This week writers have revealed the richness of the word “crack.” We find cracks in research and cracks in the ceiling. Life is not what it’s cracked up to be, although sometimes it can crack us up. Else we crack under the pressure; we crack a windshield; we hide cracks beneath foundation.
Here you will find a buffet of cracks, including, yes– cracked crab legs. Dine on these 99-word stories that involve a crack.
Crack in the Façade by Geoff Le Pard
‘Come on Mum, they’re here.’
Following Penny, Mary eyed Rupert and his mother.
While Rupert and Penny bought drinks, Mary sat opposite Alison, surprised how Alison had aged.
Alison said, ‘Thank you for coming. I wanted you to have this. It was your grandma’s.’
The ring was beautiful. ‘Your father should never have given me it.’
Mary nodded. Her anger – how could he have given this to his mistress – was tempered by the touching gesture.
‘He said the stones matched my eyes. Fool.’
‘Careful, Mum. Your face has cracked. That’s a smile.’
‘It’s not. It’s wind.’
Crab Leg Complaint by Larry LaForge
They told us at Crab Leg Academy to keep quiet, but this needs to be said.
Those cracking tools you humans use are brutal. Your repeated whacking and stabbing are uncalled for. And please, do you really have to curse?
You’re supposed to make a single crack, followed by a smooth scoop with a tiny forked utensil, and then a delightful dip into the melted butter. (Oh, the butter!)
All I ask is that you listen carefully to the instructions from the server and use your cracking tool correctly.
It’s not much to ask. Put yourself in my legs.
The 100-word version of this story is posted on larrylaforge100words at Flash Fiction Magazine.
Crack Flash by Anne Goodwin
That long jagged one above her dressing table is like the Amalfi Coast where they went on honeymoon. Where he cheated on her the first time. The short straight one above the window reminds her of the Caesarean scar from the baby they made when he promised not to hurt her again. That one branching like a tree evokes his other family, his secret second wife whose children do not die.
So much time she’s wasted alone in bed staring at the cracks in ceiling. Dreaming, not thinking, not daring to wonder why her man was so late home.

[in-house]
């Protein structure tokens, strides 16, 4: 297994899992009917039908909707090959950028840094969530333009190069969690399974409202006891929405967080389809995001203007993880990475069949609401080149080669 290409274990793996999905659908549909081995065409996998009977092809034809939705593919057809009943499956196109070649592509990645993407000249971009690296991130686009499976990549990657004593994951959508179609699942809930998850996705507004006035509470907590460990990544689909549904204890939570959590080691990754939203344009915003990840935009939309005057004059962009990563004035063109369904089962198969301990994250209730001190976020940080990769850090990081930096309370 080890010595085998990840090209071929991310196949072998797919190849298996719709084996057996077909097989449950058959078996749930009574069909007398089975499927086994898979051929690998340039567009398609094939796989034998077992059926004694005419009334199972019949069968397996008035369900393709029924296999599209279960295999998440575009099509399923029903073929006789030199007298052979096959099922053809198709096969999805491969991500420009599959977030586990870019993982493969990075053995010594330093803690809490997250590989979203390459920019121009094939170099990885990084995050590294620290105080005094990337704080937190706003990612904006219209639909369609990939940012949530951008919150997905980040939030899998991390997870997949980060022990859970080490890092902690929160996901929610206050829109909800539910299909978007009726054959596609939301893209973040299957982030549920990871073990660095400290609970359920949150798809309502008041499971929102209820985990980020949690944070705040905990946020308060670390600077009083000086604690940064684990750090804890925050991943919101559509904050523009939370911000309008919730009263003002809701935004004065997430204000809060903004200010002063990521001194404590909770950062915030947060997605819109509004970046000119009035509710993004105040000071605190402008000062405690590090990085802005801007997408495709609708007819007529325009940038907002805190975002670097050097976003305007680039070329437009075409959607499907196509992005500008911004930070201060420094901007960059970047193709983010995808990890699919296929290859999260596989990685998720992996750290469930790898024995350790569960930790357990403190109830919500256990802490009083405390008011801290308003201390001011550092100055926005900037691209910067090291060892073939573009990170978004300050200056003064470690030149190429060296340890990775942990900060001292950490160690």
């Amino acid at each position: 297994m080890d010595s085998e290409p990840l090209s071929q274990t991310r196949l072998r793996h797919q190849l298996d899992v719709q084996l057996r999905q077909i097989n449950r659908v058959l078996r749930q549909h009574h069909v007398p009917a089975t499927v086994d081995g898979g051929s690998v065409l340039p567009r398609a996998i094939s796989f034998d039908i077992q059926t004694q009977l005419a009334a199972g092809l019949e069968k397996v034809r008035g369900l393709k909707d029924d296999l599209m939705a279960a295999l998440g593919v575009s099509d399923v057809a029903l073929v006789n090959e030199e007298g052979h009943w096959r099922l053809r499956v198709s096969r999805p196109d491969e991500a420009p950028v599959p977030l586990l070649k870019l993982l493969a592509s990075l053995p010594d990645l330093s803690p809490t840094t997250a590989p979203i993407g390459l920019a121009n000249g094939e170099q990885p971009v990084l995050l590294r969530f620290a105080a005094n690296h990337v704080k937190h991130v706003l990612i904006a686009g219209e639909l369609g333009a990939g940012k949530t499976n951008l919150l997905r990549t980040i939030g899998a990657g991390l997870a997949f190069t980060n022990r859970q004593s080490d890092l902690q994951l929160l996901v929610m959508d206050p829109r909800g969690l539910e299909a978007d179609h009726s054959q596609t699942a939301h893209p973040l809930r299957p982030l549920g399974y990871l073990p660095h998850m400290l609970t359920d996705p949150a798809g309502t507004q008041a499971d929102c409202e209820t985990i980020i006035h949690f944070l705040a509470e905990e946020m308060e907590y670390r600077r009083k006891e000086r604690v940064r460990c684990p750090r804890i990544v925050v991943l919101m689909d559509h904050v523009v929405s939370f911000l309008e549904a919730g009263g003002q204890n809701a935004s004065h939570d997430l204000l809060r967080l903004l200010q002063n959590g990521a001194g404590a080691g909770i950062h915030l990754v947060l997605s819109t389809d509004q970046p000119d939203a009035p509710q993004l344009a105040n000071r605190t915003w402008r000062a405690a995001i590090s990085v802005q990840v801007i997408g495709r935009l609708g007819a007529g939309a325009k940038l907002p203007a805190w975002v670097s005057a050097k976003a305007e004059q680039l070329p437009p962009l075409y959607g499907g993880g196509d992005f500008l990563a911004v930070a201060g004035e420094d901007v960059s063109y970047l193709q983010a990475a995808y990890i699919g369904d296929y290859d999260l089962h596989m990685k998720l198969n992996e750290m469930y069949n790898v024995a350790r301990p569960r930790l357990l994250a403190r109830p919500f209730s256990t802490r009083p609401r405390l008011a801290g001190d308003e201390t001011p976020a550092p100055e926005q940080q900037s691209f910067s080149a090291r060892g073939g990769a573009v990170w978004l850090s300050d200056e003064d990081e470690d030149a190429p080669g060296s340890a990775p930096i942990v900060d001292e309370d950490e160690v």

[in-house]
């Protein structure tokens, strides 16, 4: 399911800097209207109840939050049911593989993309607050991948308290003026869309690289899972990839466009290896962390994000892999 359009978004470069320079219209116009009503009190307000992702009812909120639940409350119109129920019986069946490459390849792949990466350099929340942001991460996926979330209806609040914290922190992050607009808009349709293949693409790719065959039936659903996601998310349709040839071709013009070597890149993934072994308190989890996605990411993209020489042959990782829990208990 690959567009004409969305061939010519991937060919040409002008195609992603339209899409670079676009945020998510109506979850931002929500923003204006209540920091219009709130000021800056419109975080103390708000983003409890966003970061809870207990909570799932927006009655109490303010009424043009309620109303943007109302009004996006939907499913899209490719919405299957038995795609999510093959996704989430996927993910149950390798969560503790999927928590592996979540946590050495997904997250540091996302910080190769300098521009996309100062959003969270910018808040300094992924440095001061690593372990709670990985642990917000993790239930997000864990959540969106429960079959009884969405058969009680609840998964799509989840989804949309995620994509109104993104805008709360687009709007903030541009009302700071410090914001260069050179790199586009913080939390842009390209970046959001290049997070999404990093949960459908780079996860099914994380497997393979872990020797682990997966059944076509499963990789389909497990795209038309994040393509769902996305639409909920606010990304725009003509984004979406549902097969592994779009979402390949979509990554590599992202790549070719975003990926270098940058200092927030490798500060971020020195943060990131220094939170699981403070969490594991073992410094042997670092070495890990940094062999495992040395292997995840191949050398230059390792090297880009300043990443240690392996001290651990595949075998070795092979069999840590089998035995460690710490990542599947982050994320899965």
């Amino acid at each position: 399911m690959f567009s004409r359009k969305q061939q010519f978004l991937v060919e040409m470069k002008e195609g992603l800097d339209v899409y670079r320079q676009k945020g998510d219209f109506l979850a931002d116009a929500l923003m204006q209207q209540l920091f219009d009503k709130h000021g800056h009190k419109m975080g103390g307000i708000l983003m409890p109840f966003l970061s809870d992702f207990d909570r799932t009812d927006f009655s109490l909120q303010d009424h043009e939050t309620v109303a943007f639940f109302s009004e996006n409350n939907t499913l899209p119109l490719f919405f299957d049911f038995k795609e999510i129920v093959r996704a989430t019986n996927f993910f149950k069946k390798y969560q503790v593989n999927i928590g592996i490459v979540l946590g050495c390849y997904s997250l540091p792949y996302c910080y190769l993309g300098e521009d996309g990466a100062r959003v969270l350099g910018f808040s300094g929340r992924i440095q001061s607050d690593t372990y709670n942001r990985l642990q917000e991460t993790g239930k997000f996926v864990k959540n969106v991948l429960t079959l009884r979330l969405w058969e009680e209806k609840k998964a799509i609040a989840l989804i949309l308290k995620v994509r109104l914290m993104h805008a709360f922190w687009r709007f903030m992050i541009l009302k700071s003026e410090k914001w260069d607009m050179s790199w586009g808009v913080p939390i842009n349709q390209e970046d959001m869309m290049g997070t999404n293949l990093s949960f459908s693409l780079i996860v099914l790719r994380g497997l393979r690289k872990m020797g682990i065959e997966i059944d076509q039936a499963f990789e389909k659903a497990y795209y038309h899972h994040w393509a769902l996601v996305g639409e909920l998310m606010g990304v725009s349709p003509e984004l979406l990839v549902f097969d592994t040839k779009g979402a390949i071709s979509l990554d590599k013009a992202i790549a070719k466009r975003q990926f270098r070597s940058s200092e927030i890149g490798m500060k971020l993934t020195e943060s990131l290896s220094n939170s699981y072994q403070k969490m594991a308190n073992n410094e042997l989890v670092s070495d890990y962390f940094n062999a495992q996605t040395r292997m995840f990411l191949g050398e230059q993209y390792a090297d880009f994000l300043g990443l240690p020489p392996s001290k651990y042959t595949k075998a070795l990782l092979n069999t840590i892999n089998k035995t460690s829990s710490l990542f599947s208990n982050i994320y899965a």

Exposure by Robin L. Flanigan
Sophie’s husband told her in a school parking lot that he’d fallen in love with another woman three weeks ago and was leaving. He was going home to tell their son, and then he was heading to his mother’s house to live until he could find a suitable apartment for himself and his girlfriend.
Sophie recalled his “I love you” the day before and the recent afternoon he called her his “bright spot.” She thought about their upcoming trip to New York, the kitchen renovation, the plans they had to write a play together. She’d never seen the crack.
Busted by Pete
“This shouldn’t take long,” the clerk said, his fingers tracing the web of cracks in the windshield.
Peter mumbled a quick thanks. The clerk nodded, struggling to remain professional while clicking his pen furiously. A slight grin as he started to speak, then took a breath to organize.
“So windshield and headlight replacement. And um, would you like us to try to buff this out as well?” The clerk gestured towards the shiny black front and rear doors down the side of the BMW, where in runny blood red letters generously applied with spite, it read: CHEATING BASTARD.
Cracks by Susan Zutautas
I could hear chanting coming down the street as I sat stunned not believing what I was hearing……
One little girl skipping as she happily chanted over and over again …..
One more sidewalk
One more crack
That’s all it’ll take
To break someone’s back
You better watch yourself
Or it’ll happen to you
I’ll make your back crack
And it’ll be the end of you
You’ll lay there in pain
Never again the same
What a shame
Cause now you’re lame
As she skipped by my house I shuddered, went inside, shut and locked my door …. totally creepy.
Face the World by Sarah Brentyn
When we were young, I envied her. She had perfect skin—like porcelain. The boys called her Snow White. The girls, jealous, nicknamed her Casper. She was that knock-you-over kind of beautiful.
The only makeup she wore was sheer, tinted lipgloss.